African Americans, fighting to save the world from Hitler in World War II, returned home to find that they still would not be served in restaurants while German prisoners of war were accorded that privilege. Jackie Robinson, an army officer, was arrested, court martialed (but acquitted) because he would not go to the back of the bus. Integrating baseball, he was booed, thrown at, spiked, received threats, and could not stay in the hotel with his teammates. For generations, our society has labored under the assumption that black athletes were not smart enough to play quarterback in football. In many southern states, a poll tax was assessed to prevent blacks from voting.
In the late 1950s, Lawrence Davis, a doctoral candidate at the University of Arkansas, spoke at a meeting of our Phi Delta Kappa chapter, an honorary educational fraternity. He was president of Arkansas A&M College, now the University of Arkansas at Pine Bluff, the state's historic college for Negroes. He talked about some of the problems of being black, this being before the Civil Rights movement of the 1960s.
Davis told us he knew of two places he could go to the bathroom between Fayetteville and Pine Bluff. "When I get in the car, I say 'Now Lawrence, you have 250 miles to go.' " One of the hardest things was explaining to his young daughter that she couldn't play in the pretty new swings in the park for the white youngsters, but had to play on the hand-me-down equipment for black children. While he didn't mention this in his remarks, he told his major adviser about the abuse he endured when he appeared before committee hearings of the General Assembly regarding the appropriations for college. Dr. Allen suggested that he have a board member who was white accompany him to the hearings.
A decade later as director of a program in Monticello, Ark., to establish a model integrated high school, I invited Dr. Davis to give the keynote address. A model school required quality teachers. The problem was that African Americans could not find a place for their family to live, apart from renting a room. A friend from the area told me about a practice once common in the business community. When they sold something to a black person on credit, they would immediately garnish his wages.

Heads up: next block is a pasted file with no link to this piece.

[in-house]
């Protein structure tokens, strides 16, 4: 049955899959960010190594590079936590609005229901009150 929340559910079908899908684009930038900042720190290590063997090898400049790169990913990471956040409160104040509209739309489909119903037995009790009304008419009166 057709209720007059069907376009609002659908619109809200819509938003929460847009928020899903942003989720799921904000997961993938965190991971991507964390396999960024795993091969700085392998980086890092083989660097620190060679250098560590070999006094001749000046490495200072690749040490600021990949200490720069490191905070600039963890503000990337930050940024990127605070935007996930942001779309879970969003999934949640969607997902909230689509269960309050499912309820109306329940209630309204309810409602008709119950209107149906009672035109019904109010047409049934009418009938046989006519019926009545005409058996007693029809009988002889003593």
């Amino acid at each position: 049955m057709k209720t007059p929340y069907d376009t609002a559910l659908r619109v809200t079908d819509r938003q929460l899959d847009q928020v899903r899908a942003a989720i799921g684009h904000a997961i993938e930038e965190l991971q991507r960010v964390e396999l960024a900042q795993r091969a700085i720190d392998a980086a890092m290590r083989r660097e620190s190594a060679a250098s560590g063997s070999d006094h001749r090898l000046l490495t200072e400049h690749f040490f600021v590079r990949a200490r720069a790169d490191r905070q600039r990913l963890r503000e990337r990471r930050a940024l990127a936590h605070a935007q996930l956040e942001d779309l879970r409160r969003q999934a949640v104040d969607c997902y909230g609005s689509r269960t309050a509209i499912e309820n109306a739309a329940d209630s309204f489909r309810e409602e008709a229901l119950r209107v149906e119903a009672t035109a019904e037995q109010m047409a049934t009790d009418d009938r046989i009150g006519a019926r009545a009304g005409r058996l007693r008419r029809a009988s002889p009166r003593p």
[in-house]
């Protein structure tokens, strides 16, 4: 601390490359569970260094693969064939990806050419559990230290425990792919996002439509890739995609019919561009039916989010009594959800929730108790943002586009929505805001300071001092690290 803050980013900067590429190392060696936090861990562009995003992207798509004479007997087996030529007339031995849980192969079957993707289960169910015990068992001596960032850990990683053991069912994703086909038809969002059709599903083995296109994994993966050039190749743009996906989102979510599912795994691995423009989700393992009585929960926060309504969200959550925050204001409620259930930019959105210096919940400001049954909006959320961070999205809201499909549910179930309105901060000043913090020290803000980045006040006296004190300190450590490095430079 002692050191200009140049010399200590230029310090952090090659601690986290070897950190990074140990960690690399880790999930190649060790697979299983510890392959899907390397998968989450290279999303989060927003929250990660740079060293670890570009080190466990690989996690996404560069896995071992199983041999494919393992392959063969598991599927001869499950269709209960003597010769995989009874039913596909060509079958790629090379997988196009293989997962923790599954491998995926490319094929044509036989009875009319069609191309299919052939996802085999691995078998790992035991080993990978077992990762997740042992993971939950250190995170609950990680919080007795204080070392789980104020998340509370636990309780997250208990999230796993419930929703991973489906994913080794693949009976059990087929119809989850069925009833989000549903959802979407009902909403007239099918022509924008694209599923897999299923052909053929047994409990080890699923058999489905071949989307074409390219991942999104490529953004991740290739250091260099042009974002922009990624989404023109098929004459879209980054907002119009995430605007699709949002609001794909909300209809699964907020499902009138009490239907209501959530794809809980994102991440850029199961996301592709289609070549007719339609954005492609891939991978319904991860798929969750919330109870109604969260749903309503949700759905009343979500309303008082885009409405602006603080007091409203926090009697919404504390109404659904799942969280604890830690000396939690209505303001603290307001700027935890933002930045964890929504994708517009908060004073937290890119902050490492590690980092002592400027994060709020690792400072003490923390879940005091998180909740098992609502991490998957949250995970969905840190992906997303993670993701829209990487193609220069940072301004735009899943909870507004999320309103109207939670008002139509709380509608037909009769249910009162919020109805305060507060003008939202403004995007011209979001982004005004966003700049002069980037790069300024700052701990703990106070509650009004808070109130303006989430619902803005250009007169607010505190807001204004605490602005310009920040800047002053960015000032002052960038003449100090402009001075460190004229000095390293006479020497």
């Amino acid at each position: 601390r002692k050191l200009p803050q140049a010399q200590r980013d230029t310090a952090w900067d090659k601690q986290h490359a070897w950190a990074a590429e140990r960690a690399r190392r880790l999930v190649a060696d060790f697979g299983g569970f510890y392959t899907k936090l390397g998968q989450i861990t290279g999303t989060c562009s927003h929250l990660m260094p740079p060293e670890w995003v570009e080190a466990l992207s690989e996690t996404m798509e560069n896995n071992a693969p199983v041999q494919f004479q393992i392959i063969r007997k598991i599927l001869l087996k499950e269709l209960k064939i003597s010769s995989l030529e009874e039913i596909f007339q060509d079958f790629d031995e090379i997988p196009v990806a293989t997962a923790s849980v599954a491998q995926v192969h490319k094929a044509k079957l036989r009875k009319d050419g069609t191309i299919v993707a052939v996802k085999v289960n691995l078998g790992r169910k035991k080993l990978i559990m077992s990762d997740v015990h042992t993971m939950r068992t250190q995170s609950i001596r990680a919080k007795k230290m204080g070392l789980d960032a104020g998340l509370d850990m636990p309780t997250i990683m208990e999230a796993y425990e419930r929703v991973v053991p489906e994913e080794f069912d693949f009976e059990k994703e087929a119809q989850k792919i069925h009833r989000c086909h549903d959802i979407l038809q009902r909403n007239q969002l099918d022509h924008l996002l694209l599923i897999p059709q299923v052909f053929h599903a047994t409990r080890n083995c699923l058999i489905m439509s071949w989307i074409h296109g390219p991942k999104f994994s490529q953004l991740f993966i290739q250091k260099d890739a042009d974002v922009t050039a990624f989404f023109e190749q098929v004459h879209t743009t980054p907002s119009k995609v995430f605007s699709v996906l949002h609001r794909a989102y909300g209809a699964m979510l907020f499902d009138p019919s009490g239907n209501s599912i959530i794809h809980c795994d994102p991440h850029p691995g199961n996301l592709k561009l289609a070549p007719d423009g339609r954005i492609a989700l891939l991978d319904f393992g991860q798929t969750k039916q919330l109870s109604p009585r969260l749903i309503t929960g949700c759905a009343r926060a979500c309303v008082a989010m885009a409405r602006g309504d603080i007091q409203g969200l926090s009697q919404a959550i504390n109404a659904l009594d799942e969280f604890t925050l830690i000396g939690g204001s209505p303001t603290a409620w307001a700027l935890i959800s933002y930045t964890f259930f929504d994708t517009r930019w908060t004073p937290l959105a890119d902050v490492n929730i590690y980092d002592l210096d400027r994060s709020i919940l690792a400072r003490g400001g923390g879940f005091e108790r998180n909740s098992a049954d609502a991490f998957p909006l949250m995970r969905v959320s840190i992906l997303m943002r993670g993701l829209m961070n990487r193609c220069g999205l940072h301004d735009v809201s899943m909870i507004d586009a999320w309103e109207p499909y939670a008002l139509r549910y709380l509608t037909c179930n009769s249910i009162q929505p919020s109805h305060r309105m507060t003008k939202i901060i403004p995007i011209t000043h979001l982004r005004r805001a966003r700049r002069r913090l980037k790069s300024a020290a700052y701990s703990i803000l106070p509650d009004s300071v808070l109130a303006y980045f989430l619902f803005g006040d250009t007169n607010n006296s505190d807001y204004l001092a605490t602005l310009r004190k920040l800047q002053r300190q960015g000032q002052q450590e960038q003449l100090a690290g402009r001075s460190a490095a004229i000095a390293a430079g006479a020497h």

When I completed my doctorate, I was offered a job as associate professor at Mississippi Southern University in Hattiesburg. I just couldn't bring myself to move four young children to the deep South in the mid-1960s. Instead, I accepted the Monticello job. I was selling light bulbs for the Lions Club when Dr. Martin Luther King was assassinated. I could stay abreast on developments on television as I moved door to door.
Black History Month provides an opportunity to take note of advances made in the areas of civil rights over the past half century. Progress came at a terrible price. Congressman John Lewis of Georgia was among those civil rights leaders who not only experienced verbal abuse, incarceration, but blows to the head and body in the struggle. Many of the legal obstacles to integration have been overcome. An African American has been elected and re-elected as president. In Neosho, the Barker family chronicles some of the progress that has been made. Following integration of the local school district in the 1950s, Andrew was elected senior class president. Phil, his youngest son, was elected student body president in the 1970s and three decades later, Danny, his oldest son, was in the first class to be recognized as a distinguished alumni by the R-5 School Foundation.
Page 2 of 2 - Dr. King's dream has not been fully realized. The greatest obstacle to full equality for African Americans is in the hearts and minds of the American people.
Roy Shaver writes a weekly column for the Daily News.